(3) The incentive provided by death is weakened somewhat by the fact that we generally have at least some control over its relative imminence. Certainly we are radically contingent beings, and our lives could be snuffed out at any time. But this is not the way people usually die. The cancer victim could have refrained from smoking, or added more fiber to his diet, or sought treatment earlier. The guilty auto accident victim could have driven within the speed limit or taken a taxi when he had too much to drink.
Though death can come suddenly and without warning (we are not complete masters of our own fate), it is nevertheless true that we make decisions daily that increase or decrease the chances of our dying tomorrow, next month, or in ten years. This not-altogether-illusory sense of control over the time of our death reduces its incentive for godliness by making us feel that we can afford to postpone a closer relationship with God until next week, next month, or next year. In contrast, we have absolutely no control over the timing of Christ’s return to earth. It will just happen “out of the blue.” Belief in the imminent return of Christ, then, does not allow us to postpone anything.
The whole dominion/reconstruction movement is too wedded to an ongoing earthly process stretching into the indeterminate future to be truly faithful to the totality of what Scripture says about being sufficiently disengaged from this world to be ready to leave it behind at a moment’s notice. I am concerned that the Reconstructionists and the Coalition on Revival, as well as other kingdom/dominion advocates, are fostering a false conception of our earthly ministry—a conception that we must guard against lest we subtly fall into an attitude like that of Dostoevsky’s Grand Inquisitor, for whom Christ’s return to earth represents an interference with the mission of the church. He has Christ thrown into prison, where he visits him to complain:
There is no need for Thee to come now at all. Thou must not meddle for the time, at least...fortunately, departing Thou didst hand on the work to us. Thou has promised, Thou hast established by Thy word, Thou has given to us the right to bind and to unbind, and now, of course, Thou canst not think of taking it away. Why, then, hast Thou come to hinder us?
All human beings are tempted to be more at home in the world than they should be. Christians are not exempt from this temptation, and, when they succumb, it often leads to an effort to reinterpret Scripture accordingly. Reconstructionists exemplify this temptation, some even taking it to the point of claiming that Christ returned in ad 70 in the person of the Roman armies to destroy Jerusalem and excommunicate Israel—and that this was the day of the church’s wedding to Christ prophesied in Revelation 19!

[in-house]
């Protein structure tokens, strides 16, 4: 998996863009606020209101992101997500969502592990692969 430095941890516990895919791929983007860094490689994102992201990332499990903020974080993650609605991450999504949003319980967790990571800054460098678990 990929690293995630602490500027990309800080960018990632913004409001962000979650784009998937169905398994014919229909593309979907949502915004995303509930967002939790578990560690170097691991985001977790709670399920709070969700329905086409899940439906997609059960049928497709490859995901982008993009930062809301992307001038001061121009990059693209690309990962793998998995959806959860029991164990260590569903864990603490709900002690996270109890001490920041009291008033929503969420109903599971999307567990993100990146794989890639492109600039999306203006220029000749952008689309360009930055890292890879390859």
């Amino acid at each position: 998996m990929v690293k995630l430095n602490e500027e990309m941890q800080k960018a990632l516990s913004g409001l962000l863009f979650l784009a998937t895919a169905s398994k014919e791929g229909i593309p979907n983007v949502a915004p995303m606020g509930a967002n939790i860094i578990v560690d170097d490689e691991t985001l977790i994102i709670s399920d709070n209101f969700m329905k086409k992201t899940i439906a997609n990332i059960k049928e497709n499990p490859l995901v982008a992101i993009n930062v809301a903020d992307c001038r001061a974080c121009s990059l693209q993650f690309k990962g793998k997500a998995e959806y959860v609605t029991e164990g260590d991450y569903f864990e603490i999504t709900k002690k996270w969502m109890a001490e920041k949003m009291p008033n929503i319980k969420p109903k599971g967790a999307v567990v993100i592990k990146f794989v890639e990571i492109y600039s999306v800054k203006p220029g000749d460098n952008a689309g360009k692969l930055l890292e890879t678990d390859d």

Christ’s return before they have taken over the world would be as inconvenient to the Reconstructionists and others in the kingdom/dominion movement as it was to the Grand Inquisitor, and for the same reasons.
Our hope is not in taking over this world but in being taken to heaven by our Lord, to be married to Him in glory, and then to return with Him as part of the armies of heaven to rescue Israel, destroy His enemies, and participate in His millennial reign. Yet too often those of us who claim to believe this hold the belief in theory only, while denying it with our lives. Our hearts should be in perpetual wonder and joy at the prospect of being suddenly caught up to be with Christ, our bodies transformed to be like His body of glory and to be wedded to our Lord for eternity.
Heaven is not so much a location somewhere as it is being with Christ wherever He may be in the universe at the time, for we will be perpetually in His presence. It is not so much a place as it is a state of being, enjoying a heavenly existence that is beyond our present understanding but which ought to be our continual and exciting anticipation. And in our transformed bodies, made like His body of glory, in which we will share His resurrection life, we will reign with Him over this earth for 1,000 years. Then we will spend an eternity during which He will be perpetually revealing to and in us more and more of Himself, His love and grace and kindness.
Part of the problem with the kingdom/dominion/reconstruction movement is its mistaken notion that mortal man can accomplish what only immortal Man, our risen Lord, and we as immortal resurrected beings with Him, can perform. Do not settle for anything less than the fullness of what Christ has promised! The glory of the eternal kingdom that He offers is light years beyond the COR agenda of Christianizing and taking over this present world in these bodies of weakness and corruption.
We can miss His best by refusing to take seriously what the Bible clearly teaches and by not standing firm for sound doctrine. And we can also miss out on our true reward by attempting to live in our own strength the Christian life, which only Christ can live through us. May we be true to His Word and to Him in our daily lives. The joy and glory He has planned and in which He desires that we participate is more than enough to excite and inspire and motivate us. “Set your affection on things above” (Col:3:2)!